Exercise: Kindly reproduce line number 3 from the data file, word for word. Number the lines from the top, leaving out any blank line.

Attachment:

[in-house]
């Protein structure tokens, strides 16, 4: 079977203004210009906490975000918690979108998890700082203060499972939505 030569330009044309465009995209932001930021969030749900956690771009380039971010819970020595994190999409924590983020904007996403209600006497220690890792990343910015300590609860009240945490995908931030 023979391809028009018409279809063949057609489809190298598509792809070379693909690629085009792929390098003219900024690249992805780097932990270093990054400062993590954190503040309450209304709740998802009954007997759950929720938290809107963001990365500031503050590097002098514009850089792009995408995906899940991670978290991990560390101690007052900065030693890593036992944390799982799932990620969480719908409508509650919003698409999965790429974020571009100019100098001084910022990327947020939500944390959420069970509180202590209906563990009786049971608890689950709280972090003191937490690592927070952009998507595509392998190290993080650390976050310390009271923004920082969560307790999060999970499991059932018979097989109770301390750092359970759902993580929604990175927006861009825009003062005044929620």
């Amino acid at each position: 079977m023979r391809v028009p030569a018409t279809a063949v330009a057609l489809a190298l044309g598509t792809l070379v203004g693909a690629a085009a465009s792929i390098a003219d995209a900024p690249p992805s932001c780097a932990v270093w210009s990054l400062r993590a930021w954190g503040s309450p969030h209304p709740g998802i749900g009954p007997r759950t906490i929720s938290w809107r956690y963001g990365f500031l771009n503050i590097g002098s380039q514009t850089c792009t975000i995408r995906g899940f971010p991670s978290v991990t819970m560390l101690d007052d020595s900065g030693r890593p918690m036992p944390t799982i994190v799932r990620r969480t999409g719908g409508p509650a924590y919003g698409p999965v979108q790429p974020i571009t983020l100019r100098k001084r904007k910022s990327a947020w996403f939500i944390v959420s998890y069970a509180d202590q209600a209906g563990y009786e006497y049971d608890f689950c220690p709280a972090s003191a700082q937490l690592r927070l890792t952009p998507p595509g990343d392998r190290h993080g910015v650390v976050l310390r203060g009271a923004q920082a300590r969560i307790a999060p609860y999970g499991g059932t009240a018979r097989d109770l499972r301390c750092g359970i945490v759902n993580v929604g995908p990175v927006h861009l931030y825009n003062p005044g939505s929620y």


């Amino acid at each position: 079977m023979r391809v028009p030569a018409t279809a063949v330009a057609l489809a190298l044309g598509t792809l070379v203004g693909a690629a085009a465009s792929i390098a003219d995209a900024p690249p992805s932001c780097a932990v270093w210009s990054l400062r993590a930021w954190g503040s309450p969030h209304p709740g998802i749900g009954p007997r759950t906490i929720s938290w809107r956690y963001g990365f500031l771009n503050i590097g002098s380039q514009t850089c792009t975000i995408r995906g899940f971010p991670s978290v991990t819970m560390l101690d007052d020595s900065g030693r890593p918690m036992p944390t799982i994190v799932r990620r969480t999409g719908g409508p509650a924590y919003g698409p999965v979108q790429p974020i571009t983020l100019r100098k001084r904007k910022s990327a947020w996403f939500i944390v959420s998890y069970a509180d202590q209600a209906g563990y009786e006497y049971d608890f689950c220690p709280a972090s003191a700082q937490l690592r927070l890792t952009p998507p595509g990343d392998r190290h993080g910015v650390v976050l310390r203060g009271a923004q920082a300590r969560i307790a999060p609860y999970g499991g059932t009240a018979r097989d109770l499972r301390c750092g359970i945490v759902n993580v929604g995908p990175v927006h861009l931030y825009n003062p005044g939505s929620y």